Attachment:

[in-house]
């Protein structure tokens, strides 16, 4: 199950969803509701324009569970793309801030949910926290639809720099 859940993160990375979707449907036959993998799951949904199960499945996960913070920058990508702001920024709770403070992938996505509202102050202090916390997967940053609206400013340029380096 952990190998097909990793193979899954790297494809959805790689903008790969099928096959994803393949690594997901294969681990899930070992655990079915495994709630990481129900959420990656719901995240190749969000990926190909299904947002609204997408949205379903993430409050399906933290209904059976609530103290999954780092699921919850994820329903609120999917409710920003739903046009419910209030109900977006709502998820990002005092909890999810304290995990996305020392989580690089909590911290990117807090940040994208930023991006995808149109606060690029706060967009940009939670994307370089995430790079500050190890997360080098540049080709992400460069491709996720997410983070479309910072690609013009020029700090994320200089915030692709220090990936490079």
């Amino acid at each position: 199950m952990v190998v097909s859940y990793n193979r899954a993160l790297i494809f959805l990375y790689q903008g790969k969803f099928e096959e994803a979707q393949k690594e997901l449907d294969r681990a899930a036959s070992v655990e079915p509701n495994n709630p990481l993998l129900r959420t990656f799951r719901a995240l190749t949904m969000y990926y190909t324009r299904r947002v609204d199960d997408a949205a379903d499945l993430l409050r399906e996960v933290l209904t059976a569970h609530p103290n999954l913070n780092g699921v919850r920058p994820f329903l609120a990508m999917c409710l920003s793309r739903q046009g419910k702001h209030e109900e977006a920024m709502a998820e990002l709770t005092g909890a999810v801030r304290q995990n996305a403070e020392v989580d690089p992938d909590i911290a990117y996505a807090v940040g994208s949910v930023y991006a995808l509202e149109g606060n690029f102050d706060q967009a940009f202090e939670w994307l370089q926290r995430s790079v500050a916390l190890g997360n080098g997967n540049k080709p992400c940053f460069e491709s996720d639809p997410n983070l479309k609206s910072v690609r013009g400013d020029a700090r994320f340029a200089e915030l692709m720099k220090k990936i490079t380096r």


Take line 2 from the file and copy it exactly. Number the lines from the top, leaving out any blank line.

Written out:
């Protein structure tokens, strides 16, 4: 199950969803509701324009569970793309801030949910926290639809720099 859940993160990375979707449907036959993998799951949904199960499945996960913070920058990508702001920024709770403070992938996505509202102050202090916390997967940053609206400013340029380096 952990190998097909990793193979899954790297494809959805790689903008790969099928096959994803393949690594997901294969681990899930070992655990079915495994709630990481129900959420990656719901995240190749969000990926190909299904947002609204997408949205379903993430409050399906933290209904059976609530103290999954780092699921919850994820329903609120999917409710920003739903046009419910209030109900977006709502998820990002005092909890999810304290995990996305020392989580690089909590911290990117807090940040994208930023991006995808149109606060690029706060967009940009939670994307370089995430790079500050190890997360080098540049080709992400460069491709996720997410983070479309910072690609013009020029700090994320200089915030692709220090990936490079």